Idealism Teacher Resources

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Third graders determine what their ideal weights should be and how many calories should be consumed daily to obtain the ideal weight and/or maintain it. They research and prepare 20 cards regarding nutritional needs, obesity, and health issues.
Learners create a design for their ideal school. They work in groups to design a part of the school and put the designs together to create one complete school design.
In this ideal gas law instructional activity, students solve 5 problems related to ideal gases. They calculate moles, temperature and volume of gases.
In this ideal gas law worksheet, students solve 3 ideal gas problems. They find the temperature, the volume and the number of moles of gases using the ideal gas equation. They also create their own ideal gas law problem and include their answer.
In this ideal gas law activity, students are given a problem to solve using a hot air balloon. They are given the volume, mass, temperature of the air inside the balloon and the temperature outside the balloon. They determine if the balloon will float using the ideal gas law.
In this gas worksheet, students use the ideal gas law to find volumes of gases, pressure of gases, moles of gases, mass of gases and molecules of gases. They find unknowns at standard temperature and pressure and they calculate the density of gases at standard temperature and pressure.
In this chemistry worksheet, students complete 5 short answer questions about the ideal and combined gas laws. They calculate the either the number of moles, pressure, or volume.
A problem from a chemistry textbook is posed on the screen. Sal solves the problem which attempts to calculate vapor pressure using the Ideal Gas Law. The rate of evaporation of water given a certain volume, temperature, and pressure is the focus of the problem.
Fifth graders design their ideal home.  In this ideal home instructional activity, 5th graders illustrate and describe their ideal home.  Students present visuals to their classmates. Lesson is part of a unit.
In this ideal gas law, molar mass and density worksheet, students read about how the molar mass and density of a gas can be determined from the ideal gas law. They solve five problems using the ideal gas law to find the pressure, density, molar mass and volume of gases.
Samurai warriors had a code that defined what an ideal warrior should be. Learners use a Venn diagram to compare the way the ideal warrior is portrayed in art and literature. They analyze a screen entitled The Battles at Ichi-no-tani and Yashima and compare it to an excerpt from "The Tale of the Heike." They then discuss the accuracy by which each document conveys the Samurai life.
In this ideal gas worksheet, students determine the volume of the ideal gas based on the number of moles and temperature. Students determine the efficiency of a Carnot cycle. This worksheet has 5 problems to solve.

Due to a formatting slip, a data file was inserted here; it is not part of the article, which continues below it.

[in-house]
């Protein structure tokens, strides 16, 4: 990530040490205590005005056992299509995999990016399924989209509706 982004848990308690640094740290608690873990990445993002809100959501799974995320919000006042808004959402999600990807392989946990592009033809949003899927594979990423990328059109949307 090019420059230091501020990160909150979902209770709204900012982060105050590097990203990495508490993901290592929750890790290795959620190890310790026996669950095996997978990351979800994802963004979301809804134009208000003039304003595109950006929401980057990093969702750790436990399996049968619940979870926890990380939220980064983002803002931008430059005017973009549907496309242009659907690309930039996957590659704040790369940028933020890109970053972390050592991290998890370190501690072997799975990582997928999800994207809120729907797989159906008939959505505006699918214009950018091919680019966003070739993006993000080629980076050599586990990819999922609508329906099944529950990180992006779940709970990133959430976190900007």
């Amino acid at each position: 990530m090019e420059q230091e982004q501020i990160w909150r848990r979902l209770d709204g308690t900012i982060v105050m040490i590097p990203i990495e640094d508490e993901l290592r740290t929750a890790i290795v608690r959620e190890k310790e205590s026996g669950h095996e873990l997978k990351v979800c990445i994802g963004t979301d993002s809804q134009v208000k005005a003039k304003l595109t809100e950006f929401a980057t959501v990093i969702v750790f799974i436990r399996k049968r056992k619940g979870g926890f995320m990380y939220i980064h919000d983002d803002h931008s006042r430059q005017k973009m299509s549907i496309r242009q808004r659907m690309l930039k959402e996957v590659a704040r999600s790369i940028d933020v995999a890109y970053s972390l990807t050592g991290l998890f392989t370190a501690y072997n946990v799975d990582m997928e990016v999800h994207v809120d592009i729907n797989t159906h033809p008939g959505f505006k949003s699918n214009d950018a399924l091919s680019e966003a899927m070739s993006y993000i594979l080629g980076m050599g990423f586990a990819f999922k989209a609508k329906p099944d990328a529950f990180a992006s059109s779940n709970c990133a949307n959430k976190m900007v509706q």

Students create an image symbolic of their ideal world. In this lesson inspired by To Kill a Mockingbird and the artwork of Edward Hicks, students use Adobe Photoshop to create an image symbolic of their personal utopia.
Students explore the societal stigma that accompanies people who are overweight. In addition, students research current medical thinking on "ideal weight" and identify how the perception of body image can lead to eating disorders.
You know that liquid nitrogen turns into a gas at room temperature. Place some in a two-liter bottle for a physics demonstration of the ideal gas law. Beware, however; this is a dangerous demonstration! Not to mention that you may not have the time to fill a trash can full of water for each period that you teach in a day. If this is the case, you can find a video clip online of the same or similar demonstrations being done and simply include it in your lecture on the behavior of gases.
Sal explains the concept of pressure, and what constitutes pressure, in this chemistry video. He points out that Pressure = Force/Area, and that if atomic particles inside any container begin to move faster, the pressure rises. In general, when temperature inside a container rises, particles move faster, and pressure rises. When temperature goes down, the particles move slower, and pressure goes down.
After learning about the Enlightenment philosophers, your young historians will take part in a fantastic project where they will determine and develop their idea of an ideal government through a written portfolio. The project asks learners to provide a manifesto on their political philosophy, description of systems that operate their ideal governments, reflective piece, and drawing symbolizing the government they create.
For this ideal gas worksheet, students review Boyle's law, Charles's law, and Avogadro's principle. Students use this information to complete 3 problems.
This is a very valuable lesson for middle schoolers on the importance of maintaining a healthy body image through diet, exercise, and positive mentality. The resource includes four lesson plans. The first two plans outline the physical growth and development of adolescents (changes in height, weight, and weight distribution) and prompts learners to question the ideal body image projected in advertisements and in the media. The last two lesson plans consider the major tenets of healthy diet and activity.
Sal goes into how to mathematically measure the amount of internal energy that is present in a system; given a certain pressure, volume, and temperature. Sal sets up such a system, and demonstrates the math behind the concept.

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